A new departure in karaki butsudan
The manufacture of butsudan (Buddhist altars) may call upon skills of carpentry, metalwork, lacquer work, mounting and more – and is hence known as a unified work of craft. It is also renowned for variation in form and size according to region. While each county has its own style of altar, the types can broadly be divided into “painted altars” known for their finish with materials such as lacquer and gold leaf, and “karaki altars” which deliver their expression in wood. The butsudan (altars) of Tokyo have their own style within the second category. Karaki is a wood in ebony and rosewood, that is rare in its hardness. So hard in fact, that it cannot be pierced by nails. To shape it, a firm right-angled file is used together with other specialist tools. As nails are little use, the structure is often achieved with skill in joinery. Put another way, it is something only a highly skilled craftsperson can construct. Hiroshi Fukuda of the Fukuda carpentry works, together with Kiyoharu Oda at his butsudan workshop, are two such craftspeople, who over the course of many years of struggle with their material have developed great expertise. With almost 60 years experience each in the making of altars, they share an enthusiasm for bringing their skills to new applications and items for life. The work of the pair in this area, is opening new avenues in the world of Tokyo butsudan.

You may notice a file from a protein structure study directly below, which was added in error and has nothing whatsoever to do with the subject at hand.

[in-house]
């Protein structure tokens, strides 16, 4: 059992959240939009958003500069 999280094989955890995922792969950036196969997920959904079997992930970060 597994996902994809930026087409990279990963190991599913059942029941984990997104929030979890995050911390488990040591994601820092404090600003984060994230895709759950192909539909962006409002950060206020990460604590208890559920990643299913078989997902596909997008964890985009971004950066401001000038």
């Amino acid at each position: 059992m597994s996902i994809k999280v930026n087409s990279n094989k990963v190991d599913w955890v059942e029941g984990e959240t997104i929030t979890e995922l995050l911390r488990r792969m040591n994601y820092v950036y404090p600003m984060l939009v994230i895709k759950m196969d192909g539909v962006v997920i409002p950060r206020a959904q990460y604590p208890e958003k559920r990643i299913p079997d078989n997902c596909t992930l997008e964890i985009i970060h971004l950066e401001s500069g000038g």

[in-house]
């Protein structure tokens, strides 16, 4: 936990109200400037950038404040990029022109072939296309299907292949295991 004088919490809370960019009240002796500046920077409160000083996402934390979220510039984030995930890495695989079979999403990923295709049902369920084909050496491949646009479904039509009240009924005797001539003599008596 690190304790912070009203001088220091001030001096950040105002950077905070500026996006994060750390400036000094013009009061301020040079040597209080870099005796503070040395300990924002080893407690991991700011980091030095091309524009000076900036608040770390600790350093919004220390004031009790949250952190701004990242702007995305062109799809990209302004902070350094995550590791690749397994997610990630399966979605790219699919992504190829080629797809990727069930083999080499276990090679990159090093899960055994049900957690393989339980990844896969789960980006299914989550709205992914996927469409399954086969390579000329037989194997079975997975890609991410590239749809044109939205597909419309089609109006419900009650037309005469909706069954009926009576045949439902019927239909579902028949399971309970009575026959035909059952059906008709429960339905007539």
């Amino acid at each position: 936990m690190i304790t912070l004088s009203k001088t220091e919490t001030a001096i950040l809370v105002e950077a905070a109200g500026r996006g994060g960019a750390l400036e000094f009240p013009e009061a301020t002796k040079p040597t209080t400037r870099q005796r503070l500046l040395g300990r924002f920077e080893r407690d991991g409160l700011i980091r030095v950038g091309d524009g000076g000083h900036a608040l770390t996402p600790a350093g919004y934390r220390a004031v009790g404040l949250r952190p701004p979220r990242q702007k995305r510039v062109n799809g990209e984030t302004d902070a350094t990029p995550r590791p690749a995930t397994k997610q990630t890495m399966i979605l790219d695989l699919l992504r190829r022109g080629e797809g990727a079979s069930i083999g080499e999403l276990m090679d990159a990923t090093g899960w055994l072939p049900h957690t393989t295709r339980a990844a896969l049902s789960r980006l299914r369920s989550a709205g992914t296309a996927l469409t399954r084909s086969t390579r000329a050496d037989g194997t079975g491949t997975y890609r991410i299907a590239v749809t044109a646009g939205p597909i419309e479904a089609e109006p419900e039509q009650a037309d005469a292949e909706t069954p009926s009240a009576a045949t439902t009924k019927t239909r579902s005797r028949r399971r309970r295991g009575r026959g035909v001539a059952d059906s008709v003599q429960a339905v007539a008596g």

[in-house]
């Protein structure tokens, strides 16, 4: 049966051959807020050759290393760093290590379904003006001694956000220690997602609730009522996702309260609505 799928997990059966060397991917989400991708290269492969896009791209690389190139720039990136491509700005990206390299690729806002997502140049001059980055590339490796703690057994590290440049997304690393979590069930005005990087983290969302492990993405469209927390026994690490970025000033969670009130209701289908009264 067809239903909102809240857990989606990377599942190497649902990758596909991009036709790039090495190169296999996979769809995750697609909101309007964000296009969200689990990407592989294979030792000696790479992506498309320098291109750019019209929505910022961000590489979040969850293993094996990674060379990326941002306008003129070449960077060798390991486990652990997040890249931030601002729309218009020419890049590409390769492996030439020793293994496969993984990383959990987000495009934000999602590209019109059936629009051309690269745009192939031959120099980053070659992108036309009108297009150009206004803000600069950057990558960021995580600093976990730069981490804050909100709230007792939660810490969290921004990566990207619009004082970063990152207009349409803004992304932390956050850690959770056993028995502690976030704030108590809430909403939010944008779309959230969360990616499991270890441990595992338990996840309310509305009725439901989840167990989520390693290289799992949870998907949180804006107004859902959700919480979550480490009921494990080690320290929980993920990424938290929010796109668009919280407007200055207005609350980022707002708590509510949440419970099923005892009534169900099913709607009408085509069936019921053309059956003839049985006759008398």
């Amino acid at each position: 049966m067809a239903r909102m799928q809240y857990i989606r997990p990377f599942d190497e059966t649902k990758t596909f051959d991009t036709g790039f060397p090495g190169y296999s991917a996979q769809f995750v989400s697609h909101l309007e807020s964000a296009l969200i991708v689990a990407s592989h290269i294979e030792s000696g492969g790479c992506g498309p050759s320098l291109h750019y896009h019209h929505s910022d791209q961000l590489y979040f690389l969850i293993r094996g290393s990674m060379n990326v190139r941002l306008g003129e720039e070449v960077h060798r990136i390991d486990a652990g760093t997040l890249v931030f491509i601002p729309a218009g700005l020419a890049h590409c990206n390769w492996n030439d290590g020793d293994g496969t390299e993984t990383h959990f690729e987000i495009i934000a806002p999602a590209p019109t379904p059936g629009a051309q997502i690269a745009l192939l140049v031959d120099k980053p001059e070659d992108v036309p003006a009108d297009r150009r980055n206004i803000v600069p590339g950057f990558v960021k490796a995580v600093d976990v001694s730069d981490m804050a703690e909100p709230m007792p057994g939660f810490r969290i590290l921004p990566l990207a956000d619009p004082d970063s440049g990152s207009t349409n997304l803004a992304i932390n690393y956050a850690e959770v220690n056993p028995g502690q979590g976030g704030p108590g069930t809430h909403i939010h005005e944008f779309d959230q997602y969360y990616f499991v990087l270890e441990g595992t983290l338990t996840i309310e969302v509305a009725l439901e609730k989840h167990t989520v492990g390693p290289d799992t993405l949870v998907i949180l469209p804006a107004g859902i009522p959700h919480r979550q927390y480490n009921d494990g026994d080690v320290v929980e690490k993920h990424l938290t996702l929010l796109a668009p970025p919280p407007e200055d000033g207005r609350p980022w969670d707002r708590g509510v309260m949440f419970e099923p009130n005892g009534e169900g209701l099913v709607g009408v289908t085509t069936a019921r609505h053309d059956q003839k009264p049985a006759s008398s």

Oda Karaki Butsudan Seisakusho
(Inside of Fukuda Mokkosho)
3-24-3 Yashio, Midoricho, Saitama 340-0808
TEL +81-48-996-3888 (Fukuda Mokkosho）
Hiroshi Fukuda (Fukuda Mokkosho)